Student Power, Democracy and Revolution in the Sixties
This book uses humour and personal insight to weave tales, analysis, and history in this insider account of an enlightened populist student movement. The students involved took their citizenship seriously by asking the authorities who they were benefiting and who they were ignoring. They altered the prevailing culture by asking, “why not do something different”?
Unlike other books on the Sixties, this book shows how predominantly working middle-class white students in a very conservative region initiated radical changes. They ushered in a new era of protecting women and minorities from discriminatory practices. This vivid account of bringing conservative students around to support social justice projects illustrates how step-by-step democratic change results in reshaping a nation’s character.
Across the globe, students are seeking change. In the US, over 80 percent believe they have the power to change the country, and 60 percent think they’re part of that movement. This book’s portrayal of such efforts in the Sixties will inspire and guide those students.
Nick Licata was a Seattle City Council member for 18 years, before becoming Council President. The Nation named him Progressive Municipal Official of the Year, while Seattle Weekly named him Best Local Politician. He wrote the legislation establishing paid sick leave and a $15 minimum wage for all employees in the city. He holds an MA in Sociology from the University of Washington and has been a Guest Lecturer at many universities. He was the founding Board Chair of Local Progress, a national network of over 1,000 urban elected officials, and served on the board of National Municipal Democrat Officials. His publications include Becoming a Citizen Activist, which won the Gold Medal for Social Activism, and his newsletter Citizenship Politics, covering political and social issues, has 10,000 national subscribers, with over 70 percent of them teaching political science or sociology in 262 universities and colleges located in all 50 states.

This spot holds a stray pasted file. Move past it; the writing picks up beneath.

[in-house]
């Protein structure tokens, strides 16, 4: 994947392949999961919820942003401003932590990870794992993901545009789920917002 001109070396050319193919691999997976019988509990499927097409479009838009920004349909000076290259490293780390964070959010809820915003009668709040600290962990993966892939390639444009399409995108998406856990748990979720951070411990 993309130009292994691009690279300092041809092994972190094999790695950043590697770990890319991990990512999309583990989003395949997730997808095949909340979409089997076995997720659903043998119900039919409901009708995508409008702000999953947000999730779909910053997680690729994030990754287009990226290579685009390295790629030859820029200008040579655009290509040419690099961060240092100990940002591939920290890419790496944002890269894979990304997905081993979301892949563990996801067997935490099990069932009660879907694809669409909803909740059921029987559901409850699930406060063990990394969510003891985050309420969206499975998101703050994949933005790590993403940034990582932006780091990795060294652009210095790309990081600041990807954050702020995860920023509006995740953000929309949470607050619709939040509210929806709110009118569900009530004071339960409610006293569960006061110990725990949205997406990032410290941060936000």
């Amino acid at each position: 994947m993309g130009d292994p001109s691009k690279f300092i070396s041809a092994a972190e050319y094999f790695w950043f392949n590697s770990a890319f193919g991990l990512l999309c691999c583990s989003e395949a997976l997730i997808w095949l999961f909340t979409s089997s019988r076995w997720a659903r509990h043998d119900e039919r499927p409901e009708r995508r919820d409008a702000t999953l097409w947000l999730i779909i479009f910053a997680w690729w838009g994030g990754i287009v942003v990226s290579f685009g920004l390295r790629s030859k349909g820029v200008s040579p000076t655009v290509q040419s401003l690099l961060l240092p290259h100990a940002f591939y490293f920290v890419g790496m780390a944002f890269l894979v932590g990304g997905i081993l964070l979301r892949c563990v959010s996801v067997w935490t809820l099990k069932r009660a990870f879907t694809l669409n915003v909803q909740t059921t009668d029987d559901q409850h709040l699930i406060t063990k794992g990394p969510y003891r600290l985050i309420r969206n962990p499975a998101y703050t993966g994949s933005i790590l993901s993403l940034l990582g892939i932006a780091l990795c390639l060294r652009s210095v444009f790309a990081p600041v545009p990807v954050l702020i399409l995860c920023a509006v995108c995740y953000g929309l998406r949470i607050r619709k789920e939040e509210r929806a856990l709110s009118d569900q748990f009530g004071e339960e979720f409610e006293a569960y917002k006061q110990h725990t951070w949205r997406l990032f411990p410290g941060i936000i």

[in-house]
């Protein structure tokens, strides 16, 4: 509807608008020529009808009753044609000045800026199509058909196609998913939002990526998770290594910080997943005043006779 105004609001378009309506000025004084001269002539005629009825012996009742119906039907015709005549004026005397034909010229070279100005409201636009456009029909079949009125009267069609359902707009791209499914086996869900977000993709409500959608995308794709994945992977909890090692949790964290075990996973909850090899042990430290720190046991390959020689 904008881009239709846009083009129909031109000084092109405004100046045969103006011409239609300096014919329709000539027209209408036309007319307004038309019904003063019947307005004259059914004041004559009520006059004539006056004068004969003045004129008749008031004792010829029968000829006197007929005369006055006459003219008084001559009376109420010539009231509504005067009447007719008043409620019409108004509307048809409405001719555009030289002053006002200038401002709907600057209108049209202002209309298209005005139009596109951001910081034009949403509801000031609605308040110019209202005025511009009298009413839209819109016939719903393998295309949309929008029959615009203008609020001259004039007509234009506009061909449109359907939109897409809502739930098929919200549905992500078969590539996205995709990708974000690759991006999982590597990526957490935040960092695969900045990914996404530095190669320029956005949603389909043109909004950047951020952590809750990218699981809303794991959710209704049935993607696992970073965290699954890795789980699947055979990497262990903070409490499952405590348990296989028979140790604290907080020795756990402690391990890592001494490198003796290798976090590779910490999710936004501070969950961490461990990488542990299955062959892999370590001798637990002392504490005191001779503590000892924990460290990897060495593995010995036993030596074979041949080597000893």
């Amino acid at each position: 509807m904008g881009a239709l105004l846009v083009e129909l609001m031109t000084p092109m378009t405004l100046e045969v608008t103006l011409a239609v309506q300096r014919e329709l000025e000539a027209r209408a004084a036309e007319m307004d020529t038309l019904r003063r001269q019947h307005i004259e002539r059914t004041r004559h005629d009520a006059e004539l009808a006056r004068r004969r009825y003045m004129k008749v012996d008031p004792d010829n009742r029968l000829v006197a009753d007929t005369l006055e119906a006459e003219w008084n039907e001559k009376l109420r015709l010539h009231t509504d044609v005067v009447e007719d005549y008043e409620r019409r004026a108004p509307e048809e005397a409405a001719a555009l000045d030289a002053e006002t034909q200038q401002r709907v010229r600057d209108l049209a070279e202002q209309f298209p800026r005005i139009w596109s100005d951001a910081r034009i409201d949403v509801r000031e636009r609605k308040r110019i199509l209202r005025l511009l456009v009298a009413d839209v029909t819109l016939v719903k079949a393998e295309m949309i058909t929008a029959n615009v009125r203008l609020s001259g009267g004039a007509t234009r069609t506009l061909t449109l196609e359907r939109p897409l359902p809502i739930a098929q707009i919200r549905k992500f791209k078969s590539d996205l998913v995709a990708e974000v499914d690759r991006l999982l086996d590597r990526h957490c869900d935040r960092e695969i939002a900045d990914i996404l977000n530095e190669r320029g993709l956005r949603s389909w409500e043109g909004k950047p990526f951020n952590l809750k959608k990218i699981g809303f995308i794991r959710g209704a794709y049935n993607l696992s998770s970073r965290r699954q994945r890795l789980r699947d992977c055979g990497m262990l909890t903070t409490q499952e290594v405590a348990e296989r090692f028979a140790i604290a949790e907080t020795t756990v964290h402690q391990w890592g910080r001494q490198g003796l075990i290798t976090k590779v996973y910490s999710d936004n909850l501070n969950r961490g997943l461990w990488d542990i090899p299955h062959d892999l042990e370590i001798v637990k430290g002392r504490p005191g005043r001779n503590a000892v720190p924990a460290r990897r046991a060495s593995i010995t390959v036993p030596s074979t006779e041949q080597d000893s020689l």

"Student Power reveals how the political culture of the Sixties asked, “why not do something different?”, [a question that] opened new ideas that have shaped this nation ever since."
Katrina vanden Heuvel Former editor of The Nation
"There is no more engaging read to know how ‘60s campus protests felt to participants ‘on the ground’."
Paul Lauter Past President of the American Studies Association.
"Student Power sizzles with the freshness of a first-person account of navigating through the pitfalls of the far left and far right."
Harry Boyte Senior Scholar of Public Work Philosophy at Augsburg University, USA
"Licata reveals a rare inside view of students from America’s most conservative regions successfully challenging a culture of accepting authority without questioning who benefits."
Thom Hartmann Talk radio host; New York Times bestselling author
"This account of the author’s political awakening and actions is structured into 40 short chapters, small vignettes that describe, step by step, the small-town university and the development of both students’ activism and engagement and his own role in it. The chapters cover not just the roots and local causes of the emergent "student power" at Bowling Green State University but also the larger context and political and cultural themes of the time. This book is highly recommended for everyone interested in the history of student protest and engagement in the 1960, primarily in the US but also in other Western, democratic countries which experienced student activism. It is more than a historical case study of conditions and developments at American higher education institutions some 50 years ago – it is kind of a how-to handbook for initiating and bringing about organizational change in academic institutions."
Hans Schuetze Professor Emeritus of the University of British Columbia, Canada
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